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  1. Waitlisted today. I withdrew my application as I have already accepted another offer. LSAT: 164 cGPA: 3.6 w/ drops: 3.7
  2. Doodlebug, I am in a similar position as you (coming to UVic for September, no car, and seeking proximity to both UVic and DT). I've been hounding friends in Victoria for housing info and the best advice I've received is look for housing near Fort St. Three buses - 11, 14, 15 - run along Fort St serving UVic/DT so this location is quite a bit more convenient than living somewhere with only one bus service. For what its worth, I'm planning to head to Victoria in April/May to look for housing. I went back and forth for awhile on whether I should wait closer to September to look for a place (and save the summer rent $) or secure a place sooner. Ultimately I decided to look sooner because there are far fewer budget friendly options in late summer and I would hate to be stuck overpaying for a place. Best of luck in your housing search!
  3. When deciding to hire a tutor/enroll in a prep course, you ought to take into consideration your personal learning style. How have you dealt with academic challenges in the past? For myself, I thrive in situations where I can ask questions, get assistance from an instructor, and engage with my classmates. So, I chose to take a LSAT prep course. In fact, I took the UBC course as well. However, I have a completely different experience than georglucas. I benefitted from the personalized study strategies, and the instructor's feedback and encouragement when my progress my stagnating. Yet, I also took advantage of the opportunities the course offered me. For example, before and after each class, the instructor was available to answer questions. I sat through all of those sessions to both ask my own questions and listen to my classmates' questions. During two and a half months of fulltime study, I raised my score from a 148 to a 164. In my experience, I improved my problem solving skills but, for another student, they may feel as if they were just receiving problem sets. It all depends on your learning style. Regardless if you hire a tutor/enroll in a prep course, I would recommend reviewing your three attempts for patterns. Best of luck!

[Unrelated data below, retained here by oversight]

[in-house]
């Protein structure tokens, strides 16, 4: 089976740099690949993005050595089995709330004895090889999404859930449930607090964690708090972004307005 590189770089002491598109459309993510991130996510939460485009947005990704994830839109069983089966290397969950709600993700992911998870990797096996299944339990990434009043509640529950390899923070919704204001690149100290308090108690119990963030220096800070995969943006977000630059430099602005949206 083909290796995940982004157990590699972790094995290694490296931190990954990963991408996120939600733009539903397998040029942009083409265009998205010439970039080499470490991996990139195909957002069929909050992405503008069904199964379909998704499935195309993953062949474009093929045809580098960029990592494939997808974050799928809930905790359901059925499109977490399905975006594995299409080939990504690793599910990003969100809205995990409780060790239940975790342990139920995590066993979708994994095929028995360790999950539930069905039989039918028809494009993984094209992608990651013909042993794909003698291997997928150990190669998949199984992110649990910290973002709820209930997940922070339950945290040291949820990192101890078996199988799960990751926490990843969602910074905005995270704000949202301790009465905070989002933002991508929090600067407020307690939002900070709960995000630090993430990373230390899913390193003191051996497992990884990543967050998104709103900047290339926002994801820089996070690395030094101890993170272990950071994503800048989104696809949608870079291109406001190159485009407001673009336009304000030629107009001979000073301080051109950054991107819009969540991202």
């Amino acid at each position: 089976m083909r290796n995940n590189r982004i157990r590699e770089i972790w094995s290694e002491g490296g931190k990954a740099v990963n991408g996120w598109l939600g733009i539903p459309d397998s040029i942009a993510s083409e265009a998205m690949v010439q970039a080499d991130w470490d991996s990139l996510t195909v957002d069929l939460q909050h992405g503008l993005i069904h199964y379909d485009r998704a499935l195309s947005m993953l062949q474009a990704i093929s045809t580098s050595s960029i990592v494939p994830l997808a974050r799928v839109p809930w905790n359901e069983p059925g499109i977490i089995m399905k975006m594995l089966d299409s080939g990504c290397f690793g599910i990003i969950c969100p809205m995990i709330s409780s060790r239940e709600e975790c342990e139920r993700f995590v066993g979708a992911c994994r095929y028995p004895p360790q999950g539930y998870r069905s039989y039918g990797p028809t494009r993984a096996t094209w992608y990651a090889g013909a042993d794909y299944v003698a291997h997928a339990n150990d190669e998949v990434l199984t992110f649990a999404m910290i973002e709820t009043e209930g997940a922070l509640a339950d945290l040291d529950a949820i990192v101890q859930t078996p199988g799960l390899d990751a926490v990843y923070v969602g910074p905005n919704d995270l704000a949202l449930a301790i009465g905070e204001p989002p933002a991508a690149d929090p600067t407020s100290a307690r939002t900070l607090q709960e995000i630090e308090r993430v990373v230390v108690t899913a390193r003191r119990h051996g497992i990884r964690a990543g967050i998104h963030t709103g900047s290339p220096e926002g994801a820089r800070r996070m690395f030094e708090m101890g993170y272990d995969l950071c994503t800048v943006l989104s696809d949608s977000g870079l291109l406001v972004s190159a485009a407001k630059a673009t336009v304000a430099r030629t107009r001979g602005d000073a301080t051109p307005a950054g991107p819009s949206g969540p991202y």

4. Accepted today as well cGPA: 3.6 L2: 3.8 LSAT: 164 Honours BA. Average extracurriculars. Research experience.
  5. Now that I've been accepted, I've been receiving the same questions family/friends. I think it is important to stress that - to the best of my knowledge - the 1L schedule is set and basically the same across Canadian law schools. So, as 0L students we are not expected to have a in-depth plan for our class choices and future career. I truly think its better to enter law school with an open mind and an understanding that we might change our path along the way.
  6. Thank you I submitted around the end of September and my application was forwarded for review in early October. I am over the moon because UVic is my top choice!
  7. Just got the call as well! cGPA: 3.6/4.33 GPA with drops: 3.7/4.33 LSAT: 164
  8. As much as I'd like to think they were going to start offering admissions, I have a feeling the email was sent to all applicants. I received the email today even though my application is still incomplete (I am currently in the last year of my UG and they said they would not accept my transcript until fall grades were posted). Still, we can hope!
  9. Congratulations! Did you receive an email or a phone call?
  10. Although I took the LSAT at a different testing location, I was in a similar situation. I believe it was a two hour commute on transit to my testing location at a university. To solve the phone issue, I paid admission to the campus pool and used their lockers to store my belongings. I would suggest calling the secondary school and asking if they have any lockers you could use for the day. Or, look to see if there are any pools, recreation centres, or gyms in close proximity that offer that service. LSAC may not provide lockers but lots of other places do. Best of luck tomorrow.
  11. I sat the June LSAT and, if my memory serves me well, the whole process took close to five hours. Although there may be little reason to expect the LSAT to take longer, you should prepare for that possibility. I've heard of LSATs taking the full seven hours due to last minute room changes, issues with paperwork, etc. Bring plenty of snacks, fluids, and a mindset that the LSAT could potentially last seven hours. Good luck!
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